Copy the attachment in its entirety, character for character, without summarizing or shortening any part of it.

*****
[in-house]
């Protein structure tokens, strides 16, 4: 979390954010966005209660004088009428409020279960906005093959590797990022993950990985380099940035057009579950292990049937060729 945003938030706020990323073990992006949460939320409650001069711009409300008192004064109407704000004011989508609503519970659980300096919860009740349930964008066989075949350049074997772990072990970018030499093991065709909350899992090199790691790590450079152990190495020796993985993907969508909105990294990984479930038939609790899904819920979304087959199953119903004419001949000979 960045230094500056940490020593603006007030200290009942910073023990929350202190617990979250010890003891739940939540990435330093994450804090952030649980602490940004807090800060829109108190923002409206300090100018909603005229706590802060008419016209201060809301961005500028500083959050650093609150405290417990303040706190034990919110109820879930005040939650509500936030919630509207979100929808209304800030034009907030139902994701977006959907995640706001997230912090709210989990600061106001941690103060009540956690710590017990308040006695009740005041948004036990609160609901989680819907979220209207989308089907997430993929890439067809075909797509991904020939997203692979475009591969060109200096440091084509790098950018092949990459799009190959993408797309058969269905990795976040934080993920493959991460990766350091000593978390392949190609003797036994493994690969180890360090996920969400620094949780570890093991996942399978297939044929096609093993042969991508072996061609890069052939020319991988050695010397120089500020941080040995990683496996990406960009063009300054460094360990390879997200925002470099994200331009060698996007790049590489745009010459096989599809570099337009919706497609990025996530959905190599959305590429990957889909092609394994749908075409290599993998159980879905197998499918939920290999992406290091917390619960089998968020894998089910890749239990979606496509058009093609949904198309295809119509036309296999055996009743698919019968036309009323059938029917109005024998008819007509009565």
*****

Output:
[in-house]
């Protein structure tokens, strides 16, 4: 979390954010966005209660004088009428409020279960906005093959590797990022993950990985380099940035057009579950292990049937060729 945003938030706020990323073990992006949460939320409650001069711009409300008192004064109407704000004011989508609503519970659980300096919860009740349930964008066989075949350049074997772990072990970018030499093991065709909350899992090199790691790590450079152990190495020796993985993907969508909105990294990984479930038939609790899904819920979304087959199953119903004419001949000979 960045230094500056940490020593603006007030200290009942910073023990929350202190617990979250010890003891739940939540990435330093994450804090952030649980602490940004807090800060829109108190923002409206300090100018909603005229706590802060008419016209201060809301961005500028500083959050650093609150405290417990303040706190034990919110109820879930005040939650509500936030919630509207979100929808209304800030034009907030139902994701977006959907995640706001997230912090709210989990600061106001941690103060009540956690710590017990308040006695009740005041948004036990609160609901989680819907979220209207989308089907997430993929890439067809075909797509991904020939997203692979475009591969060109200096440091084509790098950018092949990459799009190959993408797309058969269905990795976040934080993920493959991460990766350091000593978390392949190609003797036994493994690969180890360090996920969400620094949780570890093991996942399978297939044929096609093993042969991508072996061609890069052939020319991988050695010397120089500020941080040995990683496996990406960009063009300054460094360990390879997200925002470099994200331009060698996007790049590489745009010459096989599809570099337009919706497609990025996530959905190599959305590429990957889909092609394994749908075409290599993998159980879905197998499918939920290999992406290091917390619960089998968020894998089910890749239990979606496509058009093609949904198309295809119509036309296999055996009743698919019968036309009323059938029917109005024998008819007509009565």